TapRooT® helps people go beyond their current knowledge and find human performance and equipment reliability best practices that can improve process reliability.
Attend either the 2-Day TapRooT® Root Cause Analysis Training or the 5-Day TapRooT® Root Cause Analysis Team Leader Training to learn a new way to effectively fix problems.
And don’t worry about trying something new. Our courses are guaranteed!
Attend our training, go back to work, and use what you have learned to analyze accidents,
incidents, near-misses, equipment failures, operating issues, or quality problems.
If you don’t find root causes that you previously would have overlooked and
if you and your management don’t agree that the corrective actions that you recommend
are much more effective, just return your course materials/software and
we will refund the entire course fee.
That’s a strong guarantee because we know that TapRooT® will work for your company.
For more information about TapRooT®, watch the video at:
Success teaches us nothing; only failure teaches.
Admiral Hyman Rickover
Every hour has sixty golden minutes,
each studded with sixty diamond seconds.
Admiral Hyman Rickover
I saw this picture today, and I thought about how people often make decisions based entirely on direct cost. For some things, we make a deliberate analysis of the long-range costs, benefits, and applicability of a product. For example, when we buy a new car, we might decide to pass on a particular brand of vehicle based on what we know (or at least, what we have heard) about the quality of that vehicle, its features, its reliability, and the fit to what we need. Remember the Yugo? I don’t see many of them on the road any more!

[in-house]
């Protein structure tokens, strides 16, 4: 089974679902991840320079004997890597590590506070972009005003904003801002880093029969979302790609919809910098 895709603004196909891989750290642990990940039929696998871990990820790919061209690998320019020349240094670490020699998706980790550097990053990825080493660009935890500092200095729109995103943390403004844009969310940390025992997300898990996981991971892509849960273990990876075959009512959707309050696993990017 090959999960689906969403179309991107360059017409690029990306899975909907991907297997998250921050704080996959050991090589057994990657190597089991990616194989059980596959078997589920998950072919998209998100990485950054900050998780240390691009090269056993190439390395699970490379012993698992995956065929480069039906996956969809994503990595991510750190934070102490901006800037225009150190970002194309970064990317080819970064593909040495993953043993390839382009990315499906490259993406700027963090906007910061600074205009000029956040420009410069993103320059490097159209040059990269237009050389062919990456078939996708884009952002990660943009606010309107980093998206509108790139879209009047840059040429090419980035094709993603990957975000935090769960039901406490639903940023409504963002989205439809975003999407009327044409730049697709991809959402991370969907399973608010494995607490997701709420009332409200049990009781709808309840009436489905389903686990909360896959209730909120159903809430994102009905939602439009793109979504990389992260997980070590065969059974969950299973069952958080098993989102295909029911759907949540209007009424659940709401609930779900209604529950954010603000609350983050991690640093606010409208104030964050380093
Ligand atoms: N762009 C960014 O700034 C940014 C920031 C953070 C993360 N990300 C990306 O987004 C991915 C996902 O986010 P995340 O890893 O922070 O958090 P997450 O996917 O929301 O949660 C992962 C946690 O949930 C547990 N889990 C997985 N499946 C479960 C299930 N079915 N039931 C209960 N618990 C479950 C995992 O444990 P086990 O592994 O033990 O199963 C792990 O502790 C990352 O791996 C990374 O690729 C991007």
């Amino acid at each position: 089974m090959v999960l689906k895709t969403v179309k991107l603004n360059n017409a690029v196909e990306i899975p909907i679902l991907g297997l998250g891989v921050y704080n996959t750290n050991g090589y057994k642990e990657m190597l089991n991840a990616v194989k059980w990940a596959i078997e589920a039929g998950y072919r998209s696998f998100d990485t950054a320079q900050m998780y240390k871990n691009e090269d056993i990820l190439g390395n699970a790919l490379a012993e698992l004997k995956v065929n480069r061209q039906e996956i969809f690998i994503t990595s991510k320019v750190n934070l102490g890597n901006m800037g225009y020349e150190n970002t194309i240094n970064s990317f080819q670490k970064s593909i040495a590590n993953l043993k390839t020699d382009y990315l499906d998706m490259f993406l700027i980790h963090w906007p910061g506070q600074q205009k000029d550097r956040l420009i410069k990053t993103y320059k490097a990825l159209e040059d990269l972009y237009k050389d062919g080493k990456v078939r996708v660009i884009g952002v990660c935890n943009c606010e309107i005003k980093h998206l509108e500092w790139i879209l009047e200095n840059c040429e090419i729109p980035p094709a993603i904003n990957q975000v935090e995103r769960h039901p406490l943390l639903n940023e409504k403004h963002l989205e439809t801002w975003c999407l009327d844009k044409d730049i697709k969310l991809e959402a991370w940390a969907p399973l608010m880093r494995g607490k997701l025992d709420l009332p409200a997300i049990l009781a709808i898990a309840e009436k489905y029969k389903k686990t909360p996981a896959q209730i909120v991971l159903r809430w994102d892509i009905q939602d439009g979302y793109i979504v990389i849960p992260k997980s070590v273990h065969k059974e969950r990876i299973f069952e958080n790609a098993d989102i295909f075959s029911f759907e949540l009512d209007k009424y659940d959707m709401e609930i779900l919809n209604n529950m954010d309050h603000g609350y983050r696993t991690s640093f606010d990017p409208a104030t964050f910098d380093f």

And yet, when we are making the decision on the best way to improve the health and safety of our coworkers, we seem to jump right on, “What does it cost?” I heard someone in Australia just the other day tell me about an RCA “methodology” that is being evaluated for use in some for their critical improvement programs. I asked why they were considering this other method. Does it work better? The answer made me sad. “Well, no, we don’t think it works as well as TapRooT®. Using [this other system] gives pretty ambiguous results, depending on who is using it. But it’s a little bit cheaper, so my manager wants to go that way.”
This doesn’t seem to make a lot of sense to me. If you can save 10%, but get poor results, what have you actually saved? I encourage you to look at the costs of even a single “simple” incident, and then bounce that against a few percent savings in poor-quality training. I think you’ll find that the initial savings are lost in the noise.
You wouldn’t buy a car based solely on price. I encourage you to take the same due diligence when you are selecting an RCA program that has the potential to save the lives of your teammates.